Then, 1976.  Barris wanted to create a variety show, and came up with The Gong Show.  They shot the pilot for NBC, and Barris felt it just wasn't working.  The original host of the show was John Barbour, who was actually trying to encourage real talent on the show.  Barbour's reason was that he felt the show was laughing at the acts and that was cruel.  Barris felt differently, that people were laughing ALONG with the performers who got to go on television and do something.  Barbour walked.  In order to get things done, Barris took on the role of emcee for the show.  He thought it would be temporary.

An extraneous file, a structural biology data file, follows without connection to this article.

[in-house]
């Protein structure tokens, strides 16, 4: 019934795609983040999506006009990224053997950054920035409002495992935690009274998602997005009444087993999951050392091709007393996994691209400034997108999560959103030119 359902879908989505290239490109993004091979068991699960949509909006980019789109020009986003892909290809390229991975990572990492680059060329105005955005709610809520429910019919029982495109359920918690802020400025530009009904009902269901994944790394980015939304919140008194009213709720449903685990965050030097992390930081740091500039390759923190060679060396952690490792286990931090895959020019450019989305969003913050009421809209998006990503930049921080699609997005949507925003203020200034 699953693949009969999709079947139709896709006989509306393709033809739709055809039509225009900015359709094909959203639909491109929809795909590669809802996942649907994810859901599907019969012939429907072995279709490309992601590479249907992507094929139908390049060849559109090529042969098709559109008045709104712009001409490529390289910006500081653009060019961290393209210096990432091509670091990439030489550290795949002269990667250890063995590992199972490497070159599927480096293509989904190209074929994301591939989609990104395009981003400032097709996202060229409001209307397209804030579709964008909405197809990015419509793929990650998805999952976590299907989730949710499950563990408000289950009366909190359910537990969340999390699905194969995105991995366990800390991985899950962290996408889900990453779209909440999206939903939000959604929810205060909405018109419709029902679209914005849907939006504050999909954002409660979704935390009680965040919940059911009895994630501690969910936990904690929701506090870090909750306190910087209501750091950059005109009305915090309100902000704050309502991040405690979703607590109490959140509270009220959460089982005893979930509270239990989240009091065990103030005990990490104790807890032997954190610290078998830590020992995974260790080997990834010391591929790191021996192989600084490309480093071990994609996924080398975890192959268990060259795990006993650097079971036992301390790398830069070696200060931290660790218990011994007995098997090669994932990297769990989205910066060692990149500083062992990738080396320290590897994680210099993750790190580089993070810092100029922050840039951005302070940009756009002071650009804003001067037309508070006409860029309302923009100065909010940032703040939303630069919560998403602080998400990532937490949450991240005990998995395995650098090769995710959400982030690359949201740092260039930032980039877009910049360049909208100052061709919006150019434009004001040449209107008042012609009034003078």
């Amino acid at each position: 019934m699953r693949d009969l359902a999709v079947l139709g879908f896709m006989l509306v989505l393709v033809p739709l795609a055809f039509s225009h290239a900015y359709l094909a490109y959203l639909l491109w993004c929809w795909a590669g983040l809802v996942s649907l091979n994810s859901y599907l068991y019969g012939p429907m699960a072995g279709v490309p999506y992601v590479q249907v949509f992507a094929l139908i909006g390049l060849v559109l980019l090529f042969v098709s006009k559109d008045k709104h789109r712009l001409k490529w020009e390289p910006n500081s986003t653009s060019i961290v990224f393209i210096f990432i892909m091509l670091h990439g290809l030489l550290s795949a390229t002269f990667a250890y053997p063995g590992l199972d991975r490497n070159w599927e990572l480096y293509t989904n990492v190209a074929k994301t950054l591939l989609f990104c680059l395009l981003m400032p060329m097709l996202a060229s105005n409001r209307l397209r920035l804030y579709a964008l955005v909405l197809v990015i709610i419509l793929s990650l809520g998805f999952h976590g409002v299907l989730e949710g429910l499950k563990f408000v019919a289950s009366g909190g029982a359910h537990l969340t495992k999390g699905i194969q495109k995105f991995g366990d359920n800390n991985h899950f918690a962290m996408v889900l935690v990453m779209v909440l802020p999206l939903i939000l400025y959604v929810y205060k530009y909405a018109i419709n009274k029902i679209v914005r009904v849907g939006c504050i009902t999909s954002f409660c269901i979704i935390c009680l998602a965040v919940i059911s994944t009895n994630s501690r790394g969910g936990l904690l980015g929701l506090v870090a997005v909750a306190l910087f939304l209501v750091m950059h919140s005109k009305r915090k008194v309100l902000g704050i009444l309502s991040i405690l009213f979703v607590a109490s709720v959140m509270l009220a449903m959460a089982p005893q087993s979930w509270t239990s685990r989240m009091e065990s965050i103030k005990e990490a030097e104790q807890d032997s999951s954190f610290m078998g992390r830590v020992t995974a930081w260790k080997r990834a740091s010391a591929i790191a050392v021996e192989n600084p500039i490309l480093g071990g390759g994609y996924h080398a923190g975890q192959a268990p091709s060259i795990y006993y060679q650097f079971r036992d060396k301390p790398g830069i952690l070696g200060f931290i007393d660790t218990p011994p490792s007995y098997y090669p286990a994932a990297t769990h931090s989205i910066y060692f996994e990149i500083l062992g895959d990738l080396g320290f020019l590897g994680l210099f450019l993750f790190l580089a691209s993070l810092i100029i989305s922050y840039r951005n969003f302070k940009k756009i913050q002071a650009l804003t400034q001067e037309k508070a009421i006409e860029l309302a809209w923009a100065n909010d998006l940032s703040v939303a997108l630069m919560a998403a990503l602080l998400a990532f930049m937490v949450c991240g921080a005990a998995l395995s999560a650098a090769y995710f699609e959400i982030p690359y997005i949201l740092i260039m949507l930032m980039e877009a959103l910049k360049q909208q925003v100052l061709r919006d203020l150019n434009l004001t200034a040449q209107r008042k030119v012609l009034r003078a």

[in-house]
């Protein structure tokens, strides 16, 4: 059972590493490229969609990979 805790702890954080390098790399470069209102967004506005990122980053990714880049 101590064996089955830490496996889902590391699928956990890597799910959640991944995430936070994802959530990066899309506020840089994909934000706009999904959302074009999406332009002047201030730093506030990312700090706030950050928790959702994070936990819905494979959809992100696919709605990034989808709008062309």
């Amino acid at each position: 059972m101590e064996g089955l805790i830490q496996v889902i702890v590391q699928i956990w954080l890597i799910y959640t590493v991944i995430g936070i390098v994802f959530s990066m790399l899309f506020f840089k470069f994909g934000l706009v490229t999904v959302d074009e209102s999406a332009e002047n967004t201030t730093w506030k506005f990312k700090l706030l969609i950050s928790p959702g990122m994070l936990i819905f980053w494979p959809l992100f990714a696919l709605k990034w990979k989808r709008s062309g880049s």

It wasn't.

Chuckie Baby became famous in his own right.  Barris was actually a notorious introvert -- he was nuts (his office, instead of a giant painting of himself, had a giant blow-up of an X-ray of his lungs), but he prefered being behind the scenes.  But thrust into the spotlight, his nervous tics and habits became something to celebrate.  Any episode of The Gong Show, you can see the mark put on the stage where Barris was supposed to stand for the cameras.  He would stammer, lose his train of thought, and nervously clap his hands.  The audience responded to this last bit by clapping along with him every time.  The show's performers were Everymen, while Barris himself was the Anyman.